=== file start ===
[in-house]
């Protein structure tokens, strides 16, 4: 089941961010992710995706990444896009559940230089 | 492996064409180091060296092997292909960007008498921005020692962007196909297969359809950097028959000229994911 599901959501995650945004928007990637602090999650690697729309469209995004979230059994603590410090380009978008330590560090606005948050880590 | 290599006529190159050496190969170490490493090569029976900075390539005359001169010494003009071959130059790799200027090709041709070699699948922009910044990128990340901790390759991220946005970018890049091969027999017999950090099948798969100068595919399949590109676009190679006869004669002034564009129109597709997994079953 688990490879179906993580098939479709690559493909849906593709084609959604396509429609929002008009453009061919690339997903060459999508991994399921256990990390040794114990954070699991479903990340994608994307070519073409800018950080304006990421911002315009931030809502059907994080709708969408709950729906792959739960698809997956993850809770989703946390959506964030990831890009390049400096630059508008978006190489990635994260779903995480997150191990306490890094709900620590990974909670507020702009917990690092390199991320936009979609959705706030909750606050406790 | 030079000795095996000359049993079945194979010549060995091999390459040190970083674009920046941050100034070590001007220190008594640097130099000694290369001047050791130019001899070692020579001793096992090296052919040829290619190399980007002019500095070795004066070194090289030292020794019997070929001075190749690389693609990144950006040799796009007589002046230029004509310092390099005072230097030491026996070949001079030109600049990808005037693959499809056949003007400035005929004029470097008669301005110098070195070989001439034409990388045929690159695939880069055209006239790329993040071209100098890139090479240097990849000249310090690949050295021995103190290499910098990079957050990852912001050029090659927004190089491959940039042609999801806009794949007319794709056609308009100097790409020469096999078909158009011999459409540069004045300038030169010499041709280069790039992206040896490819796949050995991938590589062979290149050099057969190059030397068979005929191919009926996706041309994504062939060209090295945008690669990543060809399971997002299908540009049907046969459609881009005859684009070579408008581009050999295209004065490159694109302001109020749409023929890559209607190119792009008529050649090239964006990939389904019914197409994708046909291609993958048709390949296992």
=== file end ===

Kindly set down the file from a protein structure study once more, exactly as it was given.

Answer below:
[in-house]
């Protein structure tokens, strides 16, 4: 089941961010992710995706990444896009559940230089 | 492996064409180091060296092997292909960007008498921005020692962007196909297969359809950097028959000229994911 599901959501995650945004928007990637602090999650690697729309469209995004979230059994603590410090380009978008330590560090606005948050880590 | 290599006529190159050496190969170490490493090569029976900075390539005359001169010494003009071959130059790799200027090709041709070699699948922009910044990128990340901790390759991220946005970018890049091969027999017999950090099948798969100068595919399949590109676009190679006869004669002034564009129109597709997994079953 688990490879179906993580098939479709690559493909849906593709084609959604396509429609929002008009453009061919690339997903060459999508991994399921256990990390040794114990954070699991479903990340994608994307070519073409800018950080304006990421911002315009931030809502059907994080709708969408709950729906792959739960698809997956993850809770989703946390959506964030990831890009390049400096630059508008978006190489990635994260779903995480997150191990306490890094709900620590990974909670507020702009917990690092390199991320936009979609959705706030909750606050406790 | 030079000795095996000359049993079945194979010549060995091999390459040190970083674009920046941050100034070590001007220190008594640097130099000694290369001047050791130019001899070692020579001793096992090296052919040829290619190399980007002019500095070795004066070194090289030292020794019997070929001075190749690389693609990144950006040799796009007589002046230029004509310092390099005072230097030491026996070949001079030109600049990808005037693959499809056949003007400035005929004029470097008669301005110098070195070989001439034409990388045929690159695939880069055209006239790329993040071209100098890139090479240097990849000249310090690949050295021995103190290499910098990079957050990852912001050029090659927004190089491959940039042609999801806009794949007319794709056609308009100097790409020469096999078909158009011999459409540069004045300038030169010499041709280069790039992206040896490819796949050995991938590589062979290149050099057969190059030397068979005929191919009926996706041309994504062939060209090295945008690669990543060809399971997002299908540009049907046969459609881009005859684009070579408008581009050999295209004065490159694109302001109020749409023929890559209607190119792009008529050649090239964006990939389904019914197409994708046909291609993958048709390949296992």